During an Emerging Technologies conference held on Oct. 25, a panel of educators and technology specialists discussed how playing a game can improve learning, reports Scientific American.
Panelists agreed that in order to teach children, you must engage them. A recent experiment by the One Laptop Per Child foundation delivered more than a dozen tablets to an isolated village in the Ethiopian highlands. Each tablet was filled with books, games and apps, and no instruction was given on how to use the technology. In a matter of months, the children had learned the alphabet and could sing the ABC song.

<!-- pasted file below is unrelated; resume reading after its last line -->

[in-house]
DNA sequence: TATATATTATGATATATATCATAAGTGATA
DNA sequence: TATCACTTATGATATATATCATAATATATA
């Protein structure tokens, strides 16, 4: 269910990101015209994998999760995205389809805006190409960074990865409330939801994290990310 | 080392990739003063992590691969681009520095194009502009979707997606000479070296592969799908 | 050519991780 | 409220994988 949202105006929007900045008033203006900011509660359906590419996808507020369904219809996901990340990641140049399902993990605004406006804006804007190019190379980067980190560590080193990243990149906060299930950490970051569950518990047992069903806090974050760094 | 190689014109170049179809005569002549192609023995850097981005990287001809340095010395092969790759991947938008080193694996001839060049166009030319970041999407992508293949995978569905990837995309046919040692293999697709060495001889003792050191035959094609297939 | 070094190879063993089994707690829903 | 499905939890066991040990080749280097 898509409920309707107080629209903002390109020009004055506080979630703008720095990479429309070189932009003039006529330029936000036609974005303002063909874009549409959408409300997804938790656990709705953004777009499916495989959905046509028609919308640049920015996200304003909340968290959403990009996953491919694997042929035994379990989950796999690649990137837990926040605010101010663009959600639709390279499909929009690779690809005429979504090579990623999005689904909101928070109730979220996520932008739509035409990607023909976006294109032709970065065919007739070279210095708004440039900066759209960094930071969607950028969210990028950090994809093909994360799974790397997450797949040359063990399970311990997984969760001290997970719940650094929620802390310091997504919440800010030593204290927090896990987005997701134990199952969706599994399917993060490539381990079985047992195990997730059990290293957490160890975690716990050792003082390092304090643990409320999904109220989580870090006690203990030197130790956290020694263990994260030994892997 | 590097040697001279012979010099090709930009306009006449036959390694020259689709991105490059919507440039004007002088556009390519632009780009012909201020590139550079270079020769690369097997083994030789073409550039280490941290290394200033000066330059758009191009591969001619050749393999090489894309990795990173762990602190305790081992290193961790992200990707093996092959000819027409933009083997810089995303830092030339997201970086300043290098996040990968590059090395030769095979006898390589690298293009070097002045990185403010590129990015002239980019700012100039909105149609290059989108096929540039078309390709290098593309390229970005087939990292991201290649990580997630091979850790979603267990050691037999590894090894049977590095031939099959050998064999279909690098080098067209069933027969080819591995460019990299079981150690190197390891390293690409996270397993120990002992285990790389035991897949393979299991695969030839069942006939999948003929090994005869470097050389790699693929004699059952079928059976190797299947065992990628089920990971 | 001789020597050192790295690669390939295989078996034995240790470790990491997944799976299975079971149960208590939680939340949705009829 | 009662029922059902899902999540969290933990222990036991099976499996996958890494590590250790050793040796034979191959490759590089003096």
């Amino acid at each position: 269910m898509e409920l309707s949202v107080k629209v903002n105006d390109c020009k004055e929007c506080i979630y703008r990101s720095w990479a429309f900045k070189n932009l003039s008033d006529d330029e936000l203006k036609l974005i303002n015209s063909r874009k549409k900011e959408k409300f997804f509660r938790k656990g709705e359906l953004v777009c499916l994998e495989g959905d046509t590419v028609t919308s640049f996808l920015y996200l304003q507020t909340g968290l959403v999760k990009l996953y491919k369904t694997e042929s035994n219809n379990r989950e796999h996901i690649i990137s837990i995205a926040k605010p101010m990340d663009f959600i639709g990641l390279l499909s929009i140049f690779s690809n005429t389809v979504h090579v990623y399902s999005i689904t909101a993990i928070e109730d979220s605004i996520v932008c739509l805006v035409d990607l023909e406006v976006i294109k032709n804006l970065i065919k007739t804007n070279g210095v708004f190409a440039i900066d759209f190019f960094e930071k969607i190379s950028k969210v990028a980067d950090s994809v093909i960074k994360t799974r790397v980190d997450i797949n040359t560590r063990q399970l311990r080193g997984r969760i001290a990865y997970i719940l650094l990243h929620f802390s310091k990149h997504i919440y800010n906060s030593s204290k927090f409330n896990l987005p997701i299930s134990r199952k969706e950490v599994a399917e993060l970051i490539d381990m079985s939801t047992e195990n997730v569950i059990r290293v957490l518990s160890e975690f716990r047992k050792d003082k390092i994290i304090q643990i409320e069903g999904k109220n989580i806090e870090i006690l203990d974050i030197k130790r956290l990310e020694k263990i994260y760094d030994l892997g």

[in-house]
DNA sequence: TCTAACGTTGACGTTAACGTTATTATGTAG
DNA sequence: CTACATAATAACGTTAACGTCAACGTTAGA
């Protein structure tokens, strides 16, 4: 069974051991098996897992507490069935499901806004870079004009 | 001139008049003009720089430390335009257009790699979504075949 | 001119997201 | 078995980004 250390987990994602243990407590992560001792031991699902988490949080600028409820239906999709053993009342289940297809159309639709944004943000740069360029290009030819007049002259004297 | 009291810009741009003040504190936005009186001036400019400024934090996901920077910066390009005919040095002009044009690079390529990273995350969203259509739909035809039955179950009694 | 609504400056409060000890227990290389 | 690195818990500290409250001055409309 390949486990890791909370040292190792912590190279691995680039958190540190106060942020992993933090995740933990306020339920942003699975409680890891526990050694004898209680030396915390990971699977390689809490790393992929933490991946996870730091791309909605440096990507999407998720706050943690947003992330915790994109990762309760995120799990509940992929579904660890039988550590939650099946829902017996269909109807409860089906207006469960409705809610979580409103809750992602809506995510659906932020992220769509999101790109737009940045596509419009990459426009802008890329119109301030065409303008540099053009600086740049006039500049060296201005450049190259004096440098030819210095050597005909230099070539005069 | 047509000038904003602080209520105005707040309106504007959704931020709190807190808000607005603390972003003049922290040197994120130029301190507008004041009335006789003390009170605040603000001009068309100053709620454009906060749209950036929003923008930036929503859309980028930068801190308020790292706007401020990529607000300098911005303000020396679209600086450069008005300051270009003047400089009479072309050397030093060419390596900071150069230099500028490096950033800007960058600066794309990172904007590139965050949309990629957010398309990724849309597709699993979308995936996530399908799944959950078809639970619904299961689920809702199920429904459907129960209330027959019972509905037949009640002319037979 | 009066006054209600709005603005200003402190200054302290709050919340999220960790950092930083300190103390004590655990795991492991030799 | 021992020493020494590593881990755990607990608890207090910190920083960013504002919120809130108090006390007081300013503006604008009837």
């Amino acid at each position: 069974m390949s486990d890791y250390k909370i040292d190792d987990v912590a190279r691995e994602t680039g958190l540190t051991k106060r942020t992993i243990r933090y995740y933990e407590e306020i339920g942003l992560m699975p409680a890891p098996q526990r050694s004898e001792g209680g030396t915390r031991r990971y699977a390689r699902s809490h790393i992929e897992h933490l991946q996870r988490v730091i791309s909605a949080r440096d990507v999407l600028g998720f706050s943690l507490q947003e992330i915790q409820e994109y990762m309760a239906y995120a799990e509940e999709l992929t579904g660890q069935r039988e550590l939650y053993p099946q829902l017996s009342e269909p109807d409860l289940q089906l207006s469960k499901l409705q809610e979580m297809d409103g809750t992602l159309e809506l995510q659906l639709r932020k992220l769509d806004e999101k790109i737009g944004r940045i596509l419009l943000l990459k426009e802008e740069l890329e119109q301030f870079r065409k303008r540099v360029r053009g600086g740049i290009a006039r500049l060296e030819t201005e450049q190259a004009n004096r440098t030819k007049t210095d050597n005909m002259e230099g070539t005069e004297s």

According to Brian Waniewski, the managing director of Institute of Play, games stimulate interest. "Games create a need to know," Wanieski said. "You find things out as you progress toward your goal."
Institute of Play uses games to teach middle school-aged children in New York City. The organization is currently working with EA to figure out how to assess the knowledge gained through gaming.
Games continue to make their way into the classroom in K-12 systems and higher education. Polygon reported earlier on a recent panel at New York Comic Con that featured several educators who used gamification to reach and teach students.